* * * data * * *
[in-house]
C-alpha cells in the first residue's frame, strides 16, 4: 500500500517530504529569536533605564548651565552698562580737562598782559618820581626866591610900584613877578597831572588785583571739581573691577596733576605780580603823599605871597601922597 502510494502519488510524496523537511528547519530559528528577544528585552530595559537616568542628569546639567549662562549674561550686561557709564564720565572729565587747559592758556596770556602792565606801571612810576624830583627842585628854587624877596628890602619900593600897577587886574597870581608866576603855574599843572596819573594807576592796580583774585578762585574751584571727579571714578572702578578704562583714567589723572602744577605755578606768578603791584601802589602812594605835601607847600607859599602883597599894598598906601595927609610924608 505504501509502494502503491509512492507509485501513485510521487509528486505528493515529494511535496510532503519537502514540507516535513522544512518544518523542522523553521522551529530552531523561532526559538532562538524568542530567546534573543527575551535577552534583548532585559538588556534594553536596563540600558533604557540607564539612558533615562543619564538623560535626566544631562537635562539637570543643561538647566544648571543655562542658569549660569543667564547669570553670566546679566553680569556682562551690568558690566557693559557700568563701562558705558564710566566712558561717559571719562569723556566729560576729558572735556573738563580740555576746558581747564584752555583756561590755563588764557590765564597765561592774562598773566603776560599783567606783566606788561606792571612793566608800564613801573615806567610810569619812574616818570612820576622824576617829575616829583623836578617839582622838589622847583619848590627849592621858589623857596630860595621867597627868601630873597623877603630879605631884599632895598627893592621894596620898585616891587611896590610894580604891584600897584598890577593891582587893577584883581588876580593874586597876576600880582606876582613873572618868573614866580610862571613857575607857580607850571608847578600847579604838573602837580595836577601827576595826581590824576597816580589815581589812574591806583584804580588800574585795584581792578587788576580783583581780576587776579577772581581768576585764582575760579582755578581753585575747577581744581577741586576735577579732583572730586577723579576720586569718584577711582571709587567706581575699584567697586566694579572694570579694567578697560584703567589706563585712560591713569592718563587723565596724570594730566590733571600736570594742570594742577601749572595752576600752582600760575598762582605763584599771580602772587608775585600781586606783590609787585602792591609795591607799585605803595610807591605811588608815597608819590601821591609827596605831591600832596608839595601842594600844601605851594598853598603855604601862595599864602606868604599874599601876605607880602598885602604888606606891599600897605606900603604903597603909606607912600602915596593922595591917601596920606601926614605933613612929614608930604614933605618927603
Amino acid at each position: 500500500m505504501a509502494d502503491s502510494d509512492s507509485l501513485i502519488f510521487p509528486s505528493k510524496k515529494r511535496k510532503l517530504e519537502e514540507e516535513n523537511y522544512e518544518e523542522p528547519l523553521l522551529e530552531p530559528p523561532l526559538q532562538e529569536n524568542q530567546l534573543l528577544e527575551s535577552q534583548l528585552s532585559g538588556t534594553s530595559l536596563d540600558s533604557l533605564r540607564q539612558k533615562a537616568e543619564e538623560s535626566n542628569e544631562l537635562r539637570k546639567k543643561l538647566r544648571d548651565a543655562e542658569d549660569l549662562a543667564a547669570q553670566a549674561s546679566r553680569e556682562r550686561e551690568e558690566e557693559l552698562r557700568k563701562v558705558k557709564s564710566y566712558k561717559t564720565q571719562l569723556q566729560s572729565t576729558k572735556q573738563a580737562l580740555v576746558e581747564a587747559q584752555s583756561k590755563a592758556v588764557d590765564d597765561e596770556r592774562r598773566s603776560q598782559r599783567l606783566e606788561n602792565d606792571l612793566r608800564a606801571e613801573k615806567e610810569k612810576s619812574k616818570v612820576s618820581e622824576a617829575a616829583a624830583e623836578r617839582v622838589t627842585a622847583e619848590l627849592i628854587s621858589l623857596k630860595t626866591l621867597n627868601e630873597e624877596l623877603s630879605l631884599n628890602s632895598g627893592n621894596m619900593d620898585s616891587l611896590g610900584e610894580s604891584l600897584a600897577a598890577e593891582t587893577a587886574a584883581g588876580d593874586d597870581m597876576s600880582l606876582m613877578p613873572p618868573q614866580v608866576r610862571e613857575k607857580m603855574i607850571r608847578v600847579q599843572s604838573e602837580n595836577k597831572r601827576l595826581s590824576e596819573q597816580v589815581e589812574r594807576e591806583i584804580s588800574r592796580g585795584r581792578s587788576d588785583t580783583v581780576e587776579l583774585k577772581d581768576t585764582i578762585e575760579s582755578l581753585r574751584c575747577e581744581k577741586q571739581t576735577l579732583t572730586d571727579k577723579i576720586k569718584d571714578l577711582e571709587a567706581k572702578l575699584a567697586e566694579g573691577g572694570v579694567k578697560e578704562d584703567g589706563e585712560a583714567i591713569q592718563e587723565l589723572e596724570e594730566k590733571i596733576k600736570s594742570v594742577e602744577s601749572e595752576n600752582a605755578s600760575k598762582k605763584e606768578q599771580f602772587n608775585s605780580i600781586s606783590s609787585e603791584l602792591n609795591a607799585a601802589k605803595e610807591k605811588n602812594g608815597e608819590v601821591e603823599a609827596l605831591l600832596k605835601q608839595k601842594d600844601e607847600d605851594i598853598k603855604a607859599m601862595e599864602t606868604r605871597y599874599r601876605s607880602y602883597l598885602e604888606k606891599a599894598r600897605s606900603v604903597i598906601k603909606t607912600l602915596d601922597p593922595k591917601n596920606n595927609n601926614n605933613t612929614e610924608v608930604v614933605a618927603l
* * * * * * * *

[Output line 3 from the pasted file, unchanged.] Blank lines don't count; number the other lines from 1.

Amino acid at each position: 500500500m505504501a509502494d502503491s502510494d509512492s507509485l501513485i502519488f510521487p509528486s505528493k510524496k515529494r511535496k510532503l517530504e519537502e514540507e516535513n523537511y522544512e518544518e523542522p528547519l523553521l522551529e530552531p530559528p523561532l526559538q532562538e529569536n524568542q530567546l534573543l528577544e527575551s535577552q534583548l528585552s532585559g538588556t534594553s530595559l536596563d540600558s533604557l533605564r540607564q539612558k533615562a537616568e543619564e538623560s535626566n542628569e544631562l537635562r539637570k546639567k543643561l538647566r544648571d548651565a543655562e542658569d549660569l549662562a543667564a547669570q553670566a549674561s546679566r553680569e556682562r550686561e551690568e558690566e557693559l552698562r557700568k563701562v558705558k557709564s564710566y566712558k561717559t564720565q571719562l569723556q566729560s572729565t576729558k572735556q573738563a580737562l580740555v576746558e581747564a587747559q584752555s583756561k590755563a592758556v588764557d590765564d597765561e596770556r592774562r598773566s603776560q598782559r599783567l606783566e606788561n602792565d606792571l612793566r608800564a606801571e613801573k615806567e610810569k612810576s619812574k616818570v612820576s618820581e622824576a617829575a616829583a624830583e623836578r617839582v622838589t627842585a622847583e619848590l627849592i628854587s621858589l623857596k630860595t626866591l621867597n627868601e630873597e624877596l623877603s630879605l631884599n628890602s632895598g627893592n621894596m619900593d620898585s616891587l611896590g610900584e610894580s604891584l600897584a600897577a598890577e593891582t587893577a587886574a584883581g588876580d593874586d597870581m597876576s600880582l606876582m613877578p613873572p618868573q614866580v608866576r610862571e613857575k607857580m603855574i607850571r608847578v600847579q599843572s604838573e602837580n595836577k597831572r601827576l595826581s590824576e596819573q597816580v589815581e589812574r594807576e591806583i584804580s588800574r592796580g585795584r581792578s587788576d588785583t580783583v581780576e587776579l583774585k577772581d581768576t585764582i578762585e575760579s582755578l581753585r574751584c575747577e581744581k577741586q571739581t576735577l579732583t572730586d571727579k577723579i576720586k569718584d571714578l577711582e571709587a567706581k572702578l575699584a567697586e566694579g573691577g572694570v579694567k578697560e578704562d584703567g589706563e585712560a583714567i591713569q592718563e587723565l589723572e596724570e594730566k590733571i596733576k600736570s594742570v594742577e602744577s601749572e595752576n600752582a605755578s600760575k598762582k605763584e606768578q599771580f602772587n608775585s605780580i600781586s606783590s609787585e603791584l602792591n609795591a607799585a601802589k605803595e610807591k605811588n602812594g608815597e608819590v601821591e603823599a609827596l605831591l600832596k605835601q608839595k601842594d600844601e607847600d605851594i598853598k603855604a607859599m601862595e599864602t606868604r605871597y599874599r601876605s607880602y602883597l598885602e604888606k606891599a599894598r600897605s606900603v604903597i598906601k603909606t607912600l602915596d601922597p593922595k591917601n596920606n595927609n601926614n605933613t612929614e610924608v608930604v614933605a618927603l